• 28.5 million Americans age 12 and older say they used
marijuana in 2009 (National Survey on Drug use and Health
• value of US-grown marijuana industry: $20-$50 billion
• value of US corn industry: $15-$30 billion
Impact of Criminalization
• law enforcement: $2.1 billion (2001)
• imprisonment: around $960 million per year
Current Decriminalization
• California: average price of an ounce of
marijuana is $322
• in states where marijuana is not
decriminalized average cost of an ounce is
over $400
Impact on Producers/Consumers
• average cost of 0.5 gram of marijuana sold on
street is around $9
• cost of producing same amount is only $2
Impact on Other Markets
• Tobacco paraphernalia
• Alcohol
Interview
•
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•
Have you ever taken an Economics course?
What is your average monthly demand?
What is your selling price? Is that the market price?
What is your average monthly cost?
What is your average monthly profit?
What do you do if your demand exceeds your supply?
What do you do if your supply exceeds your demand?
What is the opportunity cost of your business?
Do you think there is competition? What do you think would
happen if there is competition?
• Does the price changes with quality?
Interview
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How does the price structure work?
What are the variables in your business?
What do you think is the social cost of your business?
Do you sell the same type or different types?
How do you reach out to customers?
What is the impact of joining a fraternity on your business?
Have you considered diversification? Aderall, Molly, Cocaine?
Are there any chances of loss in your business? What are
these chances?
• What do you think is the impact of all the ‘middlemen’ in drug
dealing?
Facts about Drug-Dealing
• The average estimated earnings of the drug gang leaders
are between $50,000 to $130,000 annually.
• The estimated earnings of the second level members of
these gangs are about $12,000 annually.
• The average estimated earnings of the street level
dealers are less than $2,500 annually despite the fact
that they work 20 hours per week.
• Drug dealing is done on part-time basis. Survey of drug
dealers in Washington DC shows that about 25% of the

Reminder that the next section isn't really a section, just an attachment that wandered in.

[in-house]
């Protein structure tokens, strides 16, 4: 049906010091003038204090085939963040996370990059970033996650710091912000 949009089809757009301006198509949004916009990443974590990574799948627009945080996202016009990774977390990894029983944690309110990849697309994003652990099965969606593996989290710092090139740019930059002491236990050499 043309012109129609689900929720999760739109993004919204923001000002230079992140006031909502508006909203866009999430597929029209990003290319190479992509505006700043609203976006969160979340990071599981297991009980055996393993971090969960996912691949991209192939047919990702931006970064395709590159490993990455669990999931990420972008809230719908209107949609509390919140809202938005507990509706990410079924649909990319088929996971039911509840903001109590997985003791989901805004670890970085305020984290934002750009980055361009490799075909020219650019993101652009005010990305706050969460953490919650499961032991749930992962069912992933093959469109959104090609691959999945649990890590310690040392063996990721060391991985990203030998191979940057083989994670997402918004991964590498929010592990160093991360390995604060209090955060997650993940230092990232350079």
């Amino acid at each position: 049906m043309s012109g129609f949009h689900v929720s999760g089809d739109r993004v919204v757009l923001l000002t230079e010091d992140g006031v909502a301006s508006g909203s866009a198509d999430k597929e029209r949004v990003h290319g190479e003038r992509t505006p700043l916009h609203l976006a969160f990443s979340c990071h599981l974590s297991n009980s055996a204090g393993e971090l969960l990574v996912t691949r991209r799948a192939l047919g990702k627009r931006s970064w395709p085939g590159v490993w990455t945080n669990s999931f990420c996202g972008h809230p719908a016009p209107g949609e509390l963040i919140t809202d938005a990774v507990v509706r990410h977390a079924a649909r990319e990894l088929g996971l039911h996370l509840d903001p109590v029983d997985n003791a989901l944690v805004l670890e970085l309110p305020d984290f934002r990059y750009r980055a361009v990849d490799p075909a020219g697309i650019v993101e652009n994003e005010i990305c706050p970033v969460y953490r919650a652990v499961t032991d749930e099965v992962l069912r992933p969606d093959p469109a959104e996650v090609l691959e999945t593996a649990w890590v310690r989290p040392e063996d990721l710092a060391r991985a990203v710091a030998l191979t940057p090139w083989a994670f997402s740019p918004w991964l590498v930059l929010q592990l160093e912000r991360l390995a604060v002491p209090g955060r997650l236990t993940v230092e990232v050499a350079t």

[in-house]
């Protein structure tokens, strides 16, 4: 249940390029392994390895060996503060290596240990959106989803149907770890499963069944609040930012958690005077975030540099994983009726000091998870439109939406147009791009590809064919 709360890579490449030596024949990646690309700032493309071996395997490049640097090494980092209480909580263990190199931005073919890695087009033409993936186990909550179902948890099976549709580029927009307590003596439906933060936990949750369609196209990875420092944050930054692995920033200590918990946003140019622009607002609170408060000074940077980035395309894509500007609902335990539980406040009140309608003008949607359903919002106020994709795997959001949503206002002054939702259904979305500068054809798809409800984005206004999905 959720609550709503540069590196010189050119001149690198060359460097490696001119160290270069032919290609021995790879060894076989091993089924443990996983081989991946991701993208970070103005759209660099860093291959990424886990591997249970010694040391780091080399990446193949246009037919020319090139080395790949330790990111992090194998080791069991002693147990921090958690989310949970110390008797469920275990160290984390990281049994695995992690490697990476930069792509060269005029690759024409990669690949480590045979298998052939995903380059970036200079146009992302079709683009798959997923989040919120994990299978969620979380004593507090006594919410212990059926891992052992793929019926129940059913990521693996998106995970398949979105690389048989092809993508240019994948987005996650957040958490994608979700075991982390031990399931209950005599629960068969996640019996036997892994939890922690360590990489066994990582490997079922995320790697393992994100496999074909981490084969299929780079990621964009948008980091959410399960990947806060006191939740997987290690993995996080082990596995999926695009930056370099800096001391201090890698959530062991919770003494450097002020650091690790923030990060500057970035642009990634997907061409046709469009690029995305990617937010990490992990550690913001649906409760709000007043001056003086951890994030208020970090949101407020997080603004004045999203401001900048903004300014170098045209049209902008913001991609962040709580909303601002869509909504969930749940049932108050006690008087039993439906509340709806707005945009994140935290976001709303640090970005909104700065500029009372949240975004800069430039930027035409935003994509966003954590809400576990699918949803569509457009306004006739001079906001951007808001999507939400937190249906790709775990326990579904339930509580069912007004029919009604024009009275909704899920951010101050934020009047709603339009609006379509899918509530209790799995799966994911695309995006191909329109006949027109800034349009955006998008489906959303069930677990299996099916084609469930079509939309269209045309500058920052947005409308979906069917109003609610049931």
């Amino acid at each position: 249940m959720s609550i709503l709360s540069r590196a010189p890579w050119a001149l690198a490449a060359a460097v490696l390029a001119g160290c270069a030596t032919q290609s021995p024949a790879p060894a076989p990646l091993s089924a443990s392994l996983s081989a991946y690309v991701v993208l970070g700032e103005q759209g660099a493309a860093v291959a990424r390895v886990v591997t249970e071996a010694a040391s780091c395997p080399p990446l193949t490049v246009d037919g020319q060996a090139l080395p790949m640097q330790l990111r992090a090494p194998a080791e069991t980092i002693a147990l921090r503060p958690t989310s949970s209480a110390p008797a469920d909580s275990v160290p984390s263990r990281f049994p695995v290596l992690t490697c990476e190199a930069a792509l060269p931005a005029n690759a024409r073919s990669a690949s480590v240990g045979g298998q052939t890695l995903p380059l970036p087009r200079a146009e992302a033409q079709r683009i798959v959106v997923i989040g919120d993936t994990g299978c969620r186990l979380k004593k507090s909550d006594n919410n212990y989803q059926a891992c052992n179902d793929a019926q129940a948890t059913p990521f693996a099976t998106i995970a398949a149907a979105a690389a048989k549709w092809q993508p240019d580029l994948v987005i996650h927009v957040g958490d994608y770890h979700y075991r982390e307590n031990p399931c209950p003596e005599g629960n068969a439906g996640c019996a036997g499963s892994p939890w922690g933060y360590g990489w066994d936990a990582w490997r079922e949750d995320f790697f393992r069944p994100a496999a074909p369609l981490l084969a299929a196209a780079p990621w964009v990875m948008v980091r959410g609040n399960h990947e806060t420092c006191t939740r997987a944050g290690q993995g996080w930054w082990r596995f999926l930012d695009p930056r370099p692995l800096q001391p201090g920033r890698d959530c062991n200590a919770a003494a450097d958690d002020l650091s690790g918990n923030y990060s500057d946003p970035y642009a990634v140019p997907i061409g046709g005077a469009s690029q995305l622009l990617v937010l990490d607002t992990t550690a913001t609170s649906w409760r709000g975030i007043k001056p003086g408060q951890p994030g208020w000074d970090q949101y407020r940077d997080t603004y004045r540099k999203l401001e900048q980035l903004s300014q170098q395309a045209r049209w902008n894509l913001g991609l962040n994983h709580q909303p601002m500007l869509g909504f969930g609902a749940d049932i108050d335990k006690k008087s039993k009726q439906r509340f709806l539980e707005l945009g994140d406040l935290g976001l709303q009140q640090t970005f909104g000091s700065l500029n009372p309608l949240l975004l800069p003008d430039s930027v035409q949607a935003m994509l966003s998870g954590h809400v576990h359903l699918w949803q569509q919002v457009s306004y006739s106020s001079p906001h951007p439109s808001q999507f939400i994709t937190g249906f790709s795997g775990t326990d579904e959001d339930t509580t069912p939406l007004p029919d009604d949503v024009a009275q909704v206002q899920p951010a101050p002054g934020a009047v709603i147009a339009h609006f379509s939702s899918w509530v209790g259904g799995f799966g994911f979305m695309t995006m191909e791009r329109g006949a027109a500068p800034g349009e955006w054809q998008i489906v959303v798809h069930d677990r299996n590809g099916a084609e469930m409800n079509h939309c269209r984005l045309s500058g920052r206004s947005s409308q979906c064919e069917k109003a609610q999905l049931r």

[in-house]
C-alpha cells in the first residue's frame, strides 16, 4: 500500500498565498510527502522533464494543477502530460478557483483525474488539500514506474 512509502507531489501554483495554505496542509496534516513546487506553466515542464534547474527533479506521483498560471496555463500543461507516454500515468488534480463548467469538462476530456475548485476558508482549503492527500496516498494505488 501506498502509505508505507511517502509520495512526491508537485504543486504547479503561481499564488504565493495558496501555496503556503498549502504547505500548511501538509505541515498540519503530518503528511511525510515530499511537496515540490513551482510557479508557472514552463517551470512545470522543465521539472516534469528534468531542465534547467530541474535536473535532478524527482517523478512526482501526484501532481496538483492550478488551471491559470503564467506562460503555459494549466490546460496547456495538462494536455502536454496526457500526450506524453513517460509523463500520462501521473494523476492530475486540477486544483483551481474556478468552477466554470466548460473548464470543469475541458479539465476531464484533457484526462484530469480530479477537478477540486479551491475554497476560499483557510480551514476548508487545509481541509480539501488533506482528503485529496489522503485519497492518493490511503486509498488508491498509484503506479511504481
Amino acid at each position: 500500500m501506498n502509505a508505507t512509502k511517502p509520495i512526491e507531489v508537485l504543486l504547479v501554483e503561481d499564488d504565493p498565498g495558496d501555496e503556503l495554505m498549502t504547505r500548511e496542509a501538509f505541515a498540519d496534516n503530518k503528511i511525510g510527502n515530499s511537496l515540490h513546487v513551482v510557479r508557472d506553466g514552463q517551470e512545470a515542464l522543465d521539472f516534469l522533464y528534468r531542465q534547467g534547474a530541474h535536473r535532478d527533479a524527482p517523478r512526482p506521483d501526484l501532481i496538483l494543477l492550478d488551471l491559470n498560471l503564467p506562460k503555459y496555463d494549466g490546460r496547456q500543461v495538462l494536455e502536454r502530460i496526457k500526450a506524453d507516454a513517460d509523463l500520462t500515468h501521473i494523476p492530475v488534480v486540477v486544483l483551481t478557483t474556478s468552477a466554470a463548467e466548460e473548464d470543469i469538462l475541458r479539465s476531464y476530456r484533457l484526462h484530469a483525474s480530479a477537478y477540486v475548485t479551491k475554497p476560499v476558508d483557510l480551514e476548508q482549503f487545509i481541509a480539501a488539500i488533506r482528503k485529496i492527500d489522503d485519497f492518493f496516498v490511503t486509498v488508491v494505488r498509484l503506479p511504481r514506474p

study group sold drugs no more than once a week and
earned about $50 per month from this.
Facts about Drug Dealing
• Three-eighths of the study group sold drugs on daily
basis and reported a median net income of $2,000 per
month.
• Drug dealing is a “transitory enterprise”. About 75% to
80% of the street level drug dealers held low paying jobs
in the legitimate sector.
• Arrest data of Washington DC shows that 74% of the
people arrested for the possession of drugs were
employed and about 67% of people charged with drug
dealing were employed.
Facts about Drug Dealing
• Most of the street level drug dealers engage in this
business to supplement their income from the low
paying jobs.
• The authors of the Washington DC study have concluded
that most members of these gangs are not engaged in
violence. Only a quarter of these members have been
arrested for violent crimes and about one-sixth have
been convicted of violent crimes.
• Violence causes disruption and businesses (legal or
illegal) do not like disruptions.
Bibliography
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All the graphs and the tables are taken from the ‘World Drug Report 2011’ of the
United Nations Office on Drugs and Crime.
http://cwhitaker.hubpages.com/hub/The-Economic-Effects-of-LegalizingMarijuana
http://www.epa.gov/agriculture/ag101/cropmajor.html
http://www.pbs.org/wgbh/pages/frontline/the-pot-republic/marijuanaeconomics/
http://www.aclu-wa.org/library_files/BeckettandHerbert.pdf
http://www.drugscience.org/Archive/bcr4/6Fiscal.html
http://www.justice.gov/dea/agency/mission.htm
http://articles.cnn.com/2009-05-28/health/addiction.costs_1_substance-abuseaddiction-federal-budget?_s=PM:HEALTH
http://www.drug-rehabs.com/addiction-treatment-cost.htm
http://www.heinz.cmu.edu/research/261full.pdf